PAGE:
Intel SPMD Compiler Version 1.1 Released

December 7th, 2011

A major new release of the Intel SPMD Program Compiler (ispc) was posted on December 5, 2011. ispc is an extended version of the C programming language with support for “single program, multiple data” (SPMD) programming on the CPU; the SPMD model makes it easy to harness the full power of both the SIMD vector units and multiple cores on modern CPUs. The major features added in the 1.1 release include:

  • Full support for pointers, including pointer arithmetic, function pointers, and all other features of pointers in C.
  • A new parallel “foreach” statement, for more easily mapping computation to data.
  • Substantially revised documentation, including a new Performance Guide.
  • Many other small bug fixes and improvements.

ispc is open-source and is licensed under the BSD license. Source and binaries are available from http://ispc.github.com.

Intel announces a high-performance SPMD compiler for the CPU

June 26th, 2011

Intel has announced ispc, The Intel SPMD Program Compiler, now available in source and binary form from http://ispc.github.com.

ispc is a new compiler for “single program, multiple data” (SPMD) programs; the same model that is used for (GP)GPU programming, but here targeted to CPUs. ispc compiles a C-based SPMD programming language to run on the SIMD units of CPUs; it frequently provides a a 3x or more speedup on CPUs with 4-wide SSE units, without any of the difficulty of writing intrinsics code. There were a few principles and goals behind the design of ispc:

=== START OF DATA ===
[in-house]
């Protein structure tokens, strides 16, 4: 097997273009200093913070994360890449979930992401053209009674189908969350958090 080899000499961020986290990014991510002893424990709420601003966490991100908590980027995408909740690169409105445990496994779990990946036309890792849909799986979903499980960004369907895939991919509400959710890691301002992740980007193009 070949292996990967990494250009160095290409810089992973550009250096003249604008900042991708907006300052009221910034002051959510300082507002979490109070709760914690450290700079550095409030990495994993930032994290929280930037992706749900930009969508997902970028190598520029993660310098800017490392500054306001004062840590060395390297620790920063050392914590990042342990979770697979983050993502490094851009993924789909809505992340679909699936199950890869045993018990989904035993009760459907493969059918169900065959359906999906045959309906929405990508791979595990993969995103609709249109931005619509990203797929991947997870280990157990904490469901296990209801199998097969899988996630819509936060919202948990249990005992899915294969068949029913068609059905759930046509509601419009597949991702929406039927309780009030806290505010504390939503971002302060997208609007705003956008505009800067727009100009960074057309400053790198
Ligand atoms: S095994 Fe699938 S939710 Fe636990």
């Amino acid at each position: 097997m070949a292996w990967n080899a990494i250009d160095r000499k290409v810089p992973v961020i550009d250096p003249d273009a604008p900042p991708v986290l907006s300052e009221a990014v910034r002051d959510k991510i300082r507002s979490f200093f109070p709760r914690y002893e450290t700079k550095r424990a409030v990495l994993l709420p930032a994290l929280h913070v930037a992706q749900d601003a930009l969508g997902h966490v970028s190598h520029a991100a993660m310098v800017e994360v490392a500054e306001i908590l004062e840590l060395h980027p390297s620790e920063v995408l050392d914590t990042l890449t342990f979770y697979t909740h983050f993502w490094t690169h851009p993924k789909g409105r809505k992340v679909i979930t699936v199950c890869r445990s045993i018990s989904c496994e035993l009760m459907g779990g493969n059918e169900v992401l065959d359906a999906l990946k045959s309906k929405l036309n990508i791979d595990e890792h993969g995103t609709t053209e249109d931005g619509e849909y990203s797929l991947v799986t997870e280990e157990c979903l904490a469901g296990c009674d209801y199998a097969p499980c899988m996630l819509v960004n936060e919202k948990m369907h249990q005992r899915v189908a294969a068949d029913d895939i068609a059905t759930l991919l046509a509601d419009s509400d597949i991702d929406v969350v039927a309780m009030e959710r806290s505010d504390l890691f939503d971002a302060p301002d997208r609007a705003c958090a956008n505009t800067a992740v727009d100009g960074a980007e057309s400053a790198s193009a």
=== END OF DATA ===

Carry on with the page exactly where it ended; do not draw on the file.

• To build a small C-like language that would deliver excellent performance to performance-oriented programmers who want to run SPMD programs on the CPU.
  • To provide a thin abstraction layer between the programmer and the hardware—in particular, to have an execution and data model where the programmer can cleanly reason about the mapping of their source program to compiled assembly language and the underlying hardware.
  • To make it possible to harness the computational power of the SIMD vector units without the extremely low-programmer-productivity activity of directly writing intrinsics.
  • To explore opportunities from close coupling between C/C++ application code and SPMD ispc code running on the same processor—to have lightweight function calls between the two languages, to share data directly via pointers without copying or reformatting, and so forth.

ispc is an open source compiler with a BSD license. It uses the LLVM Compiler Infrastructure for back-end code generation and optimization and is hosted on github. It supports Windows, Mac, and Linux, with both x86 and x86-64 targets. It currently supports the SSE2 and SSE4 instruction sets, though support for AVX should be available soon.